Google set a record for annual lobbying in 2018, spending more than $21 million to influence Washington in a year when its chief executive officer made his first appearance in Congress and scrutiny of Big Tech intensified.
The total beats the Alphabet Inc. unit’s record set in 2017, when it spent more than $18 million, according to federal disclosures. (GOOGL)Google, which spent $4.9 million in the last three months of the year, according to a Tuesday filing, usually leads the tech sector in lobbying outlays and often is among the top-spending companies overall in Washington.
The industry had good reason to up its influence game last year: It faces a so-called techlash of greater congressional and regulatory scrutiny after numerous privacy breaches and disclosures that Russia used social-media platforms to distribute propaganda meant to influence the 2016 presidential election.
Some industry critics also say it has grown too big and powerful, leading to suggestions by politicians and organizations, on the left and right, that the companies should be broken up.
Google CEO Sundar Pichai was called to testify before a congressional committee in December to answer allegations that the company’s search and news algorithms are biased against conservative opinions, a view President Donald Trump has echoed. Pichai also faced questions about privacy, antitrust, and the company’s possible use of a censored search engine to gain access to the Chinese market.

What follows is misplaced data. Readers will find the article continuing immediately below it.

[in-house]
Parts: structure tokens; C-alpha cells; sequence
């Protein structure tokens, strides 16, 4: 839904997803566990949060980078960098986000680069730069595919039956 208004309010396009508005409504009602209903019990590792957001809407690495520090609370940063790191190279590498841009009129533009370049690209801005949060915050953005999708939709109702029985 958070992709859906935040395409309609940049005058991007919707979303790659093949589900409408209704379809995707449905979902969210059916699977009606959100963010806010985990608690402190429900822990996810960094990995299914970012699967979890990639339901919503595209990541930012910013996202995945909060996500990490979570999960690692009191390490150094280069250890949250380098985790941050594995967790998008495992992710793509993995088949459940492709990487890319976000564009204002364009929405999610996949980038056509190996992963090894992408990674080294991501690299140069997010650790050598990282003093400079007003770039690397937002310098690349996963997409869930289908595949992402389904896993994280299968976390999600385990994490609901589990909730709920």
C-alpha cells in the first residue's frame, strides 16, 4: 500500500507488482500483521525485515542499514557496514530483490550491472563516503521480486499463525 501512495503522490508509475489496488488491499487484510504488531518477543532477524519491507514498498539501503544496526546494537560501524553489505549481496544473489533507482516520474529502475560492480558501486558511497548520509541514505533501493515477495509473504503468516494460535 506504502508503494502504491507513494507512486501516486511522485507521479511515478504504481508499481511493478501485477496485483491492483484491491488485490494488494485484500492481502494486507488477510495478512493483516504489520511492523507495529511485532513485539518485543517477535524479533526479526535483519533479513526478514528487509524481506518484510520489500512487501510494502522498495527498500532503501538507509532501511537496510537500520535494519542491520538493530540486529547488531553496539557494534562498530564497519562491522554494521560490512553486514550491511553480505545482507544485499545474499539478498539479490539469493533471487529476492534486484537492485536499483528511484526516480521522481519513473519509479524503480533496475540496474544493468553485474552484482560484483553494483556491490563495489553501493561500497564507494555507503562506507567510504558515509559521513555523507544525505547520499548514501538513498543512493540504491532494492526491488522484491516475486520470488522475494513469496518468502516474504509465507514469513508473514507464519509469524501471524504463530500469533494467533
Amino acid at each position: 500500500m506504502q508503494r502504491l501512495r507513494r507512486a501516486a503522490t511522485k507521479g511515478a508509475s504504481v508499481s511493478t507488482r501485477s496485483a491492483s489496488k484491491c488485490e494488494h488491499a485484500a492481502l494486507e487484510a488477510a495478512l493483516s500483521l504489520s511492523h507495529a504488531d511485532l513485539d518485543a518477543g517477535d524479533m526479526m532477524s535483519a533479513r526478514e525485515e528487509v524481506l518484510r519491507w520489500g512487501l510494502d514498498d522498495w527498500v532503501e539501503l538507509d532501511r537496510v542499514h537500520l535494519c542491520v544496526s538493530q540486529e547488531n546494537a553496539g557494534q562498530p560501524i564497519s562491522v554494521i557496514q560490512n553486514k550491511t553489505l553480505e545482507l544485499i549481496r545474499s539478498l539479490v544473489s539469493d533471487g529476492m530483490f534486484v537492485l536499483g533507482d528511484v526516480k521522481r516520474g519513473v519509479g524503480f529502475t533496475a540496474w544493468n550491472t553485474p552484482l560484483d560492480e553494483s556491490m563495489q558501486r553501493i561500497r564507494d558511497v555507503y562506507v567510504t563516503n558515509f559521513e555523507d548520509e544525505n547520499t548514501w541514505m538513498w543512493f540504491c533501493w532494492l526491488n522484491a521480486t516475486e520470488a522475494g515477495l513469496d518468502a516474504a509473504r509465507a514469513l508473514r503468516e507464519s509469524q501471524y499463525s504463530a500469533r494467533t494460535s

The search giant’s global policy chief, Karan Bhatia, who joined Google in June, is considering a shakeup of the Washington lobbying shop amid the backlash. He is said to have circulated an organizational chart with blank boxes for all the positions reporting to him. Google’s longtime Washington director, former Representative Susan Molinari, a New York Republican, resigned at the end of 2018, although she remains in an advisory role.
Bhatia’s challenges include responding to possible U.S. antitrust scrutiny, tough new privacy rules in California, a bipartisan congressional push for a new law to protect consumer privacy, and attempts to make tech companies responsible for the content disseminated by their services.
The massive company said it lobbied on dozens of issues, reflecting how integral its services have become to American lives and commerce. The filing cited privacy, data security, antitrust, taxes, tariffs, trade, the opioid crisis, artificial intelligence, cloud computing, autonomous vehicles, immigration, the future of work, encryption, and national security.